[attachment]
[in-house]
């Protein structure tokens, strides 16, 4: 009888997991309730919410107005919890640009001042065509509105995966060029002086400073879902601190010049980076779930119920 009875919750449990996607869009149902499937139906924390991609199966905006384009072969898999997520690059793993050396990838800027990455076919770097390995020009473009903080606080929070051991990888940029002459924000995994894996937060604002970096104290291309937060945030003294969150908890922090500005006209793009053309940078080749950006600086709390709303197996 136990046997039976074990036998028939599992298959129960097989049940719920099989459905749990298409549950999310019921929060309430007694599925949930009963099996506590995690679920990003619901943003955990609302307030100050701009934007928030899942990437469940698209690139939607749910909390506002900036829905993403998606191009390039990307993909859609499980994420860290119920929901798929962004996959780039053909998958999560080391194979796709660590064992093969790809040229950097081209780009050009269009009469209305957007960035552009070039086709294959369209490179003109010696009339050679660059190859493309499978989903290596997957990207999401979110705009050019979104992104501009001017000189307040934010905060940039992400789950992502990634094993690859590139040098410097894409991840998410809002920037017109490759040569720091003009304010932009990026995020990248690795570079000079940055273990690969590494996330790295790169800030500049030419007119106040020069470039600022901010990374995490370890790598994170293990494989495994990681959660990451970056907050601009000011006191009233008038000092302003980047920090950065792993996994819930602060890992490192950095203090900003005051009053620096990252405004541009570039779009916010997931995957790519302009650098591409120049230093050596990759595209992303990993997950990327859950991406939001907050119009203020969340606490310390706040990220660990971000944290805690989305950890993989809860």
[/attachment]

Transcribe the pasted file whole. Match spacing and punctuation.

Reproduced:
[in-house]
């Protein structure tokens, strides 16, 4: 009888997991309730919410107005919890640009001042065509509105995966060029002086400073879902601190010049980076779930119920 009875919750449990996607869009149902499937139906924390991609199966905006384009072969898999997520690059793993050396990838800027990455076919770097390995020009473009903080606080929070051991990888940029002459924000995994894996937060604002970096104290291309937060945030003294969150908890922090500005006209793009053309940078080749950006600086709390709303197996 136990046997039976074990036998028939599992298959129960097989049940719920099989459905749990298409549950999310019921929060309430007694599925949930009963099996506590995690679920990003619901943003955990609302307030100050701009934007928030899942990437469940698209690139939607749910909390506002900036829905993403998606191009390039990307993909859609499980994420860290119920929901798929962004996959780039053909998958999560080391194979796709660590064992093969790809040229950097081209780009050009269009009469209305957007960035552009070039086709294959369209490179003109010696009339050679660059190859493309499978989903290596997957990207999401979110705009050019979104992104501009001017000189307040934010905060940039992400789950992502990634094993690859590139040098410097894409991840998410809002920037017109490759040569720091003009304010932009990026995020990248690795570079000079940055273990690969590494996330790295790169800030500049030419007119106040020069470039600022901010990374995490370890790598994170293990494989495994990681959660990451970056907050601009000011006191009233008038000092302003980047920090950065792993996994819930602060890992490192950095203090900003005051009053620096990252405004541009570039779009916010997931995957790519302009650098591409120049230093050596990759595209992303990993997950990327859950991406939001907050119009203020969340606490310390706040990220660990971000944290805690989305950890993989809860």